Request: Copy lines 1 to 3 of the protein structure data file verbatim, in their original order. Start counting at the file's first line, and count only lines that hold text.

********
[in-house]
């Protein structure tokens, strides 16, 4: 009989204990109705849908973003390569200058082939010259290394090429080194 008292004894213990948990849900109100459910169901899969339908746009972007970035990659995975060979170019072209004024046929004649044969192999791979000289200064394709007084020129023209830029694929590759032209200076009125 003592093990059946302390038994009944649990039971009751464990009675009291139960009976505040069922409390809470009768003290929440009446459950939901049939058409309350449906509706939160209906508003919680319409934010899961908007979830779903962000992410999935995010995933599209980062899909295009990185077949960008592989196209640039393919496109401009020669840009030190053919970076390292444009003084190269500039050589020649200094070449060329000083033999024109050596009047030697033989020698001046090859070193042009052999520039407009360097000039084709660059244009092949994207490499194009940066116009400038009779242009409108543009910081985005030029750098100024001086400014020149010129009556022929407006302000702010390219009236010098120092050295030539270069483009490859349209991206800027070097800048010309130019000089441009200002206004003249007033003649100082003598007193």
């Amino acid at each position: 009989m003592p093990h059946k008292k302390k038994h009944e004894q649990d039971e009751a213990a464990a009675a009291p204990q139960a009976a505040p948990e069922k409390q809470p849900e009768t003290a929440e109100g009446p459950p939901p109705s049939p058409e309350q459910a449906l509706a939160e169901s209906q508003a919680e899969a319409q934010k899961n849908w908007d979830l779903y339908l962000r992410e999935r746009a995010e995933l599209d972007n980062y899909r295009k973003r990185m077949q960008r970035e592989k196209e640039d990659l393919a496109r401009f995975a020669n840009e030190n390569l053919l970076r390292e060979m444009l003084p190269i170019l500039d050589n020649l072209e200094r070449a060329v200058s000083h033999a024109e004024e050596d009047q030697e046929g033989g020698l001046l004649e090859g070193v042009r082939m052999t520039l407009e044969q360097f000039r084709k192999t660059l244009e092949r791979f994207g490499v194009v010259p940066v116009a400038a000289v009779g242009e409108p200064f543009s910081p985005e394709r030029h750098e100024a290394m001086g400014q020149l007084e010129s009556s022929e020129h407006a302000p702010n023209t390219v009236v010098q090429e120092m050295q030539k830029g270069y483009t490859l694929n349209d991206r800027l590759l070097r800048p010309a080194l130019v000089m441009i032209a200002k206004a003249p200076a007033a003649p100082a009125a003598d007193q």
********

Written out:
[in-house]
């Protein structure tokens, strides 16, 4: 009989204990109705849908973003390569200058082939010259290394090429080194 008292004894213990948990849900109100459910169901899969339908746009972007970035990659995975060979170019072209004024046929004649044969192999791979000289200064394709007084020129023209830029694929590759032209200076009125 003592093990059946302390038994009944649990039971009751464990009675009291139960009976505040069922409390809470009768003290929440009446459950939901049939058409309350449906509706939160209906508003919680319409934010899961908007979830779903962000992410999935995010995933599209980062899909295009990185077949960008592989196209640039393919496109401009020669840009030190053919970076390292444009003084190269500039050589020649200094070449060329000083033999024109050596009047030697033989020698001046090859070193042009052999520039407009360097000039084709660059244009092949994207490499194009940066116009400038009779242009409108543009910081985005030029750098100024001086400014020149010129009556022929407006302000702010390219009236010098120092050295030539270069483009490859349209991206800027070097800048010309130019000089441009200002206004003249007033003649100082003598007193």
């Amino acid at each position: 009989m003592p093990h059946k008292k302390k038994h009944e004894q649990d039971e009751a213990a464990a009675a009291p204990q139960a009976a505040p948990e069922k409390q809470p849900e009768t003290a929440e109100g009446p459950p939901p109705s049939p058409e309350q459910a449906l509706a939160e169901s209906q508003a919680e899969a319409q934010k899961n849908w908007d979830l779903y339908l962000r992410e999935r746009a995010e995933l599209d972007n980062y899909r295009k973003r990185m077949q960008r970035e592989k196209e640039d990659l393919a496109r401009f995975a020669n840009e030190n390569l053919l970076r390292e060979m444009l003084p190269i170019l500039d050589n020649l072209e200094r070449a060329v200058s000083h033999a024109e004024e050596d009047q030697e046929g033989g020698l001046l004649e090859g070193v042009r082939m052999t520039l407009e044969q360097f000039r084709k192999t660059l244009e092949r791979f994207g490499v194009v010259p940066v116009a400038a000289v009779g242009e409108p200064f543009s910081p985005e394709r030029h750098e100024a290394m001086g400014q020149l007084e010129s009556s022929e020129h407006a302000p702010n023209t390219v009236v010098q090429e120092m050295q030539k830029g270069y483009t490859l694929n349209d991206r800027l590759l070097r800048p010309a080194l130019v000089m441009i032209a200002k206004a003249p200076a007033a003649p100082a009125a003598d007193q």